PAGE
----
STATUS: Out of active service.
Mark V has one notable improvement: it’s a hell of a lot easier than the previous four suits to get on and off. For Marks I to IV, you had to have Tony Stark’s strange contraption thing to put the suit on, but with Mark V, it just needs a kick to the side and it’s away, suiting Stark up in seconds. Which is useful when you’re under attack by a crazed Whiplash on a race track with no protection. Mark V is only present for one scene (and a short scene at that, at about three minutes), but it makes a hell of an impression while it’s onscreen.
STATUS: Rejected for not having any gold paint on it.
Mark II (only a prototype after all), languishing around on display in Tony Stark’s Malibu home, was just crying out to be nicked by someone, and soon enough, after a battle with a drunken Tony Stark, James Rhodes nicked the suit, and delivered it to the US military. After a few (okay, a lot of) adjustments by Hammer Industries, Mark II had been transformed into War Machine, the ultimate iron badass. War Machine, piloted by Rhodes and eventually helping Iron Man in the final battle against Hammer’s drones, sports a rather impressive minigun on his shoulder and a grenade launcher tucked away. And those red eyes. Oh god, those eyes…
STATUS: Ready and waiting for Iron Man 3.
Mark VI, arriving in time for a mighty ruck at the end of Iron Man 2, is most famous for replacing the classic circle shaped arc reactor glow with a triangular one. The change to the triangle is the result of Tony Stark replacing the palladium of his previous arc reactors, which was poisoning him, with a new element. Mark VI is the first Iron Man suit to be worn by Tony Stark (don’t forget War Machine) to have appeared in two movies, appearing also for a large chunk of The Avengers. It also features a sticky grenade launcher (sweet) on one arm and a laser on the other (double sweet).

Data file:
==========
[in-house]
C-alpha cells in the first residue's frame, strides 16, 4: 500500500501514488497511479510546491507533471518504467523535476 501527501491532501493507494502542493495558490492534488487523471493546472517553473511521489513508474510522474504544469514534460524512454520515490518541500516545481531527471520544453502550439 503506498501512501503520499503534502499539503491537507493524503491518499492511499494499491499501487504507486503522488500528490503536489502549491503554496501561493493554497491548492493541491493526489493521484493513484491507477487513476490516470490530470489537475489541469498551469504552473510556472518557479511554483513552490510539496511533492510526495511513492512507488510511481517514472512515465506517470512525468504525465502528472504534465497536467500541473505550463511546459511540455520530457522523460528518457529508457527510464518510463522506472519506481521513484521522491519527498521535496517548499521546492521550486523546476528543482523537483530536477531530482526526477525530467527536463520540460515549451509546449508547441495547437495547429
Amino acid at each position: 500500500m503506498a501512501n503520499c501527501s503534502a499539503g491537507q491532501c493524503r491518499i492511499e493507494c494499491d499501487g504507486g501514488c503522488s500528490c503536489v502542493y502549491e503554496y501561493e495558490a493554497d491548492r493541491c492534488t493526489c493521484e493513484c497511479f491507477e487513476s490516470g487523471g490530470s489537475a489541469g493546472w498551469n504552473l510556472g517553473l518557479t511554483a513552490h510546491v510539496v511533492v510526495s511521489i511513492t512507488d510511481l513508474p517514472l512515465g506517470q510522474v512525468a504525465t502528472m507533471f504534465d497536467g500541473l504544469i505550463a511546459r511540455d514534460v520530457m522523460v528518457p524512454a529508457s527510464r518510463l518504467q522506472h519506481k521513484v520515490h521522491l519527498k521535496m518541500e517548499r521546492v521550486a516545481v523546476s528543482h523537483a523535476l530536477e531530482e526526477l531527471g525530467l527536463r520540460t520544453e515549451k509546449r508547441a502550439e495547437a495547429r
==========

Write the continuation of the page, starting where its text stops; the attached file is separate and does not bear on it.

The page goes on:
Joss Whedon doesn’t like the triangle. When Whedon came on board for The Avengers, he decided to revert Iron Man’s arc reactor glow back to the classic circle:, saying: ’Great! Then you’re going back to the circle because the triangle is ass’. I’m a classicist. The circle has meaning, the triangle does not’. Mark VII is also employed in a really, really awesome way – after Iron Man is thrown off Stark Tower by Loki, a cylinder-type object flies down with Tony. That cylinder expands, the suit climbs up Stark (in mid-air, too), and Mark VII is born. It takes quite a beating during the battle against the Chitauri, and also has to take a flight into space to throw a nuke into the Chitauri’s ship, before falling back down to Earth and being caught by the Hulk.
STATUS: Out of power.
After Mark VII ran out of power (presumably permanently), a new suit, Mark VIII, will be appearing for Iron Man 3…
Stay tuned to UTF for more editions of Avengers Tech over the coming week or two, including Stark Tower, the Chitauri, the Helicarrier, the Tesseract and part 2 of my look at Iron Man’s armour, which takes a look at the armour in the comics.